That feedback is immediately shared with the receptionist, the on-duty manager, and anyone else who has the potential to impact the experience. Real-time experience management is centered on actively asking each customer how you can create an experience that is designed to turn that person into a superfan.
SG: You’ve previously stated that brands that don’t deliver superior employee experience “can’t win.” Why do you add employees to what most see as a customer-only focus?
BH: Because every CX necessarily involves at least one of your employees. Even if you’re interacting with a chatbot, human employees programmed it and are likely monitoring it.
Big picture, everything that every employee does will eventually impact your customers even if there is no direct interaction. Because of these two facts, employee experience (EX) and CX are intrinsically linked.
I’m a firm believer that employees will never take better care of customers than the care they’re experiencing internally. If your CX isn’t where you’d like it to be, take a long, hard look at your EX, and you’ll likely find a strong correlation.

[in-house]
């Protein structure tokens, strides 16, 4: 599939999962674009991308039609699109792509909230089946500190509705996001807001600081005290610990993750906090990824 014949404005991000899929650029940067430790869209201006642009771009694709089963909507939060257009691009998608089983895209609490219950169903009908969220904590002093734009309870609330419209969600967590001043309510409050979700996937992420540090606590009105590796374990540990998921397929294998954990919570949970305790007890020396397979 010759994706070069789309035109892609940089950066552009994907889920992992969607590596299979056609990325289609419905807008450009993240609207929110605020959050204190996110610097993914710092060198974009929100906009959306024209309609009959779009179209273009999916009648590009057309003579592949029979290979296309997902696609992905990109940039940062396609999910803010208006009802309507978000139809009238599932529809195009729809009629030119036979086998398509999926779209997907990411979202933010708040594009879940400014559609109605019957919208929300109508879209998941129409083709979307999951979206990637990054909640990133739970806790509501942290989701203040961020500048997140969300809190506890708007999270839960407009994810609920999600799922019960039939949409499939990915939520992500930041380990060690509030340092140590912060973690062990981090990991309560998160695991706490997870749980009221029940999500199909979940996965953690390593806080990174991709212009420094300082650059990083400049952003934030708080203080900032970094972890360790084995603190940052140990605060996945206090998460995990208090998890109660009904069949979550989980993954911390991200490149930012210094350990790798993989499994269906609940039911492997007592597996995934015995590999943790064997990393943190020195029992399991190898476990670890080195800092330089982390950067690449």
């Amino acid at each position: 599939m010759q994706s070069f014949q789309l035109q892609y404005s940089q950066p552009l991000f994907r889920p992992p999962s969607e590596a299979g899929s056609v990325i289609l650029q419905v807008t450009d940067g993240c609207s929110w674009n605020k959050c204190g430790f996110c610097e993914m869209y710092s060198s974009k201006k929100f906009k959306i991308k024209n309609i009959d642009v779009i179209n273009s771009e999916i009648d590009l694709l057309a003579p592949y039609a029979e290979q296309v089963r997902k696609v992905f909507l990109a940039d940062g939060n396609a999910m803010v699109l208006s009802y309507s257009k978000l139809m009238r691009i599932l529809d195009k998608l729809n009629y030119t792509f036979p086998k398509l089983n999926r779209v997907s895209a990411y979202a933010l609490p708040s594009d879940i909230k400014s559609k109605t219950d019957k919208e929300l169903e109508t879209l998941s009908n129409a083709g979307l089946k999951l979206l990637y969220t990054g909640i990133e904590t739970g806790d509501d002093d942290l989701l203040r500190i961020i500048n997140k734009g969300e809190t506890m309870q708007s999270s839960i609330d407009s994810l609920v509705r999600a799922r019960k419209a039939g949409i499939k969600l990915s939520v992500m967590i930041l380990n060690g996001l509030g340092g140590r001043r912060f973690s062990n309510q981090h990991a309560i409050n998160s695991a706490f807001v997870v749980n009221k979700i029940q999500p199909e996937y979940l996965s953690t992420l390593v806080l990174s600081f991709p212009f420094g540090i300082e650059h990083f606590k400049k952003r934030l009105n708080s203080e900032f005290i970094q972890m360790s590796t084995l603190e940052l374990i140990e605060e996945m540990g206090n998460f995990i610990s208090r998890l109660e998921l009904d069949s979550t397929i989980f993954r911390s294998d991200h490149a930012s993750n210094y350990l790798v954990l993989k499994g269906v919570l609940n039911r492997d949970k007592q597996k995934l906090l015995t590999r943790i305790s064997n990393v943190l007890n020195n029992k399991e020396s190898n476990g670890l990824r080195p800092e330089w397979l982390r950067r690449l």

It’s also important to recognize that even though EX primarily involves your paid employees, the same idea holds true for your partners, contractors, vendors, etc. A terrible outsourced shipping experience can ruin an otherwise great CX. Customers don’t ultimately care if the person responsible for the negative experience was one of your employees or a contractor. They just want issues resolved promptly and overall experiences that exceed their expectations.
SG: What challenges have you experienced as a woman in tech and what advice would you offer other women?
BH: I feel very lucky to work at a company where I’m not only surrounded by amazing female leaders, but also by male executives who would never tolerate bad behavior within our organization. After all, we believe that “Experience is Everything,” and that philosophy very much includes employee experience.
However, I think it’s important to remember that harassment or bullying of any kind, including sexism, is always — always — a reflection of the perpetrator, not the target. And in my experience, at least, people who have time to criticize or question your place will certainly be those doing less than you.
For any woman dealing with BS: Keep your head up, and remember never to let yourself be bothered by criticism from anyone whom you wouldn’t go to for advice. Everyone deserves to feel valued and appreciated in their job, regardless of gender, race, sexual orientation, age, or any other variable. People are people and should all be treated equally. Full stop.